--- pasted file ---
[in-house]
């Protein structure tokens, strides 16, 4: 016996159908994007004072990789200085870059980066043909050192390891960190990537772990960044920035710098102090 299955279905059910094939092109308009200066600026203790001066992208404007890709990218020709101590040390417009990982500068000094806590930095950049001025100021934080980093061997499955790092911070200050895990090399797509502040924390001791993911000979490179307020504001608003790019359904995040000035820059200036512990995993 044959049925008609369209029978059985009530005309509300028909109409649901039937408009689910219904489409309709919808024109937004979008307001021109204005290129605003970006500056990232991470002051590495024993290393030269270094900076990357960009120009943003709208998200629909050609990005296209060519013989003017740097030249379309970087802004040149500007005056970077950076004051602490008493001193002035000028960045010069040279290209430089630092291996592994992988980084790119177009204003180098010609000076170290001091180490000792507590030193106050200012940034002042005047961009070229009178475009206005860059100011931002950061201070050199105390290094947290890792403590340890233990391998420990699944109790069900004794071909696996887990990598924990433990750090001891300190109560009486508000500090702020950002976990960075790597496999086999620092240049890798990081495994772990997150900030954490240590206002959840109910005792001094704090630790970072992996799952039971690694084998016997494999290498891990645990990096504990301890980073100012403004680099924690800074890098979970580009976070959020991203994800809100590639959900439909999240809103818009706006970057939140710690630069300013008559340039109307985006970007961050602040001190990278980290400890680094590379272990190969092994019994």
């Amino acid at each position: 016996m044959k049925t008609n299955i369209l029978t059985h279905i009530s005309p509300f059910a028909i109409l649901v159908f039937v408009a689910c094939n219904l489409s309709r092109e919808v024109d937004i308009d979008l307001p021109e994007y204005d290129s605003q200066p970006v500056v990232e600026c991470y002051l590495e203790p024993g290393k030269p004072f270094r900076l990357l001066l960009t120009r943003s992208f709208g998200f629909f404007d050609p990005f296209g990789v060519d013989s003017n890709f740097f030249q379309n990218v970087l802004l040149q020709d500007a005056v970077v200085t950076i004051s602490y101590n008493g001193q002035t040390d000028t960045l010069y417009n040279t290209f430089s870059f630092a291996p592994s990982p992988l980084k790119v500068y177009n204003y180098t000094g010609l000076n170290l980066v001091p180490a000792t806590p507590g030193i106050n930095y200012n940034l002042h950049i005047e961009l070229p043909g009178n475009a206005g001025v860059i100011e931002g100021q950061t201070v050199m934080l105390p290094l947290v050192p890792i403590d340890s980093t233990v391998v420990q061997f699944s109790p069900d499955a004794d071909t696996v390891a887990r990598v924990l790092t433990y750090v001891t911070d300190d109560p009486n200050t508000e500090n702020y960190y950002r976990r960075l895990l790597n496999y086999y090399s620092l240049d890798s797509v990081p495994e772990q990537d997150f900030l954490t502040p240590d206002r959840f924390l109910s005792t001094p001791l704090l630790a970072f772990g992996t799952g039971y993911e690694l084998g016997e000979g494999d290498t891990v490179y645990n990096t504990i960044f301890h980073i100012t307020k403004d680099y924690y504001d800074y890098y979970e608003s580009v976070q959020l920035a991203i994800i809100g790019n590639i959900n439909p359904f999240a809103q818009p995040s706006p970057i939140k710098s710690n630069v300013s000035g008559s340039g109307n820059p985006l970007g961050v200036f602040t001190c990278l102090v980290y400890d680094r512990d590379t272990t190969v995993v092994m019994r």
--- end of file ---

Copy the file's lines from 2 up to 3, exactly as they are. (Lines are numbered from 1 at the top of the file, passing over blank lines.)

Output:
């Protein structure tokens, strides 16, 4: 016996159908994007004072990789200085870059980066043909050192390891960190990537772990960044920035710098102090 299955279905059910094939092109308009200066600026203790001066992208404007890709990218020709101590040390417009990982500068000094806590930095950049001025100021934080980093061997499955790092911070200050895990090399797509502040924390001791993911000979490179307020504001608003790019359904995040000035820059200036512990995993 044959049925008609369209029978059985009530005309509300028909109409649901039937408009689910219904489409309709919808024109937004979008307001021109204005290129605003970006500056990232991470002051590495024993290393030269270094900076990357960009120009943003709208998200629909050609990005296209060519013989003017740097030249379309970087802004040149500007005056970077950076004051602490008493001193002035000028960045010069040279290209430089630092291996592994992988980084790119177009204003180098010609000076170290001091180490000792507590030193106050200012940034002042005047961009070229009178475009206005860059100011931002950061201070050199105390290094947290890792403590340890233990391998420990699944109790069900004794071909696996887990990598924990433990750090001891300190109560009486508000500090702020950002976990960075790597496999086999620092240049890798990081495994772990997150900030954490240590206002959840109910005792001094704090630790970072992996799952039971690694084998016997494999290498891990645990990096504990301890980073100012403004680099924690800074890098979970580009976070959020991203994800809100590639959900439909999240809103818009706006970057939140710690630069300013008559340039109307985006970007961050602040001190990278980290400890680094590379272990190969092994019994």
């Amino acid at each position: 016996m044959k049925t008609n299955i369209l029978t059985h279905i009530s005309p509300f059910a028909i109409l649901v159908f039937v408009a689910c094939n219904l489409s309709r092109e919808v024109d937004i308009d979008l307001p021109e994007y204005d290129s605003q200066p970006v500056v990232e600026c991470y002051l590495e203790p024993g290393k030269p004072f270094r900076l990357l001066l960009t120009r943003s992208f709208g998200f629909f404007d050609p990005f296209g990789v060519d013989s003017n890709f740097f030249q379309n990218v970087l802004l040149q020709d500007a005056v970077v200085t950076i004051s602490y101590n008493g001193q002035t040390d000028t960045l010069y417009n040279t290209f430089s870059f630092a291996p592994s990982p992988l980084k790119v500068y177009n204003y180098t000094g010609l000076n170290l980066v001091p180490a000792t806590p507590g030193i106050n930095y200012n940034l002042h950049i005047e961009l070229p043909g009178n475009a206005g001025v860059i100011e931002g100021q950061t201070v050199m934080l105390p290094l947290v050192p890792i403590d340890s980093t233990v391998v420990q061997f699944s109790p069900d499955a004794d071909t696996v390891a887990r990598v924990l790092t433990y750090v001891t911070d300190d109560p009486n200050t508000e500090n702020y960190y950002r976990r960075l895990l790597n496999y086999y090399s620092l240049d890798s797509v990081p495994e772990q990537d997150f900030l954490t502040p240590d206002r959840f924390l109910s005792t001094p001791l704090l630790a970072f772990g992996t799952g039971y993911e690694l084998g016997e000979g494999d290498t891990v490179y645990n990096t504990i960044f301890h980073i100012t307020k403004d680099y924690y504001d800074y890098y979970e608003s580009v976070q959020l920035a991203i994800i809100g790019n590639i959900n439909p359904f999240a809103q818009p995040s706006p970057i939140k710098s710690n630069v300013s000035g008559s340039g109307n820059p985006l970007g961050v200036f602040t001190c990278l102090v980290y400890d680094r512990d590379t272990t190969v995993v092994m019994r």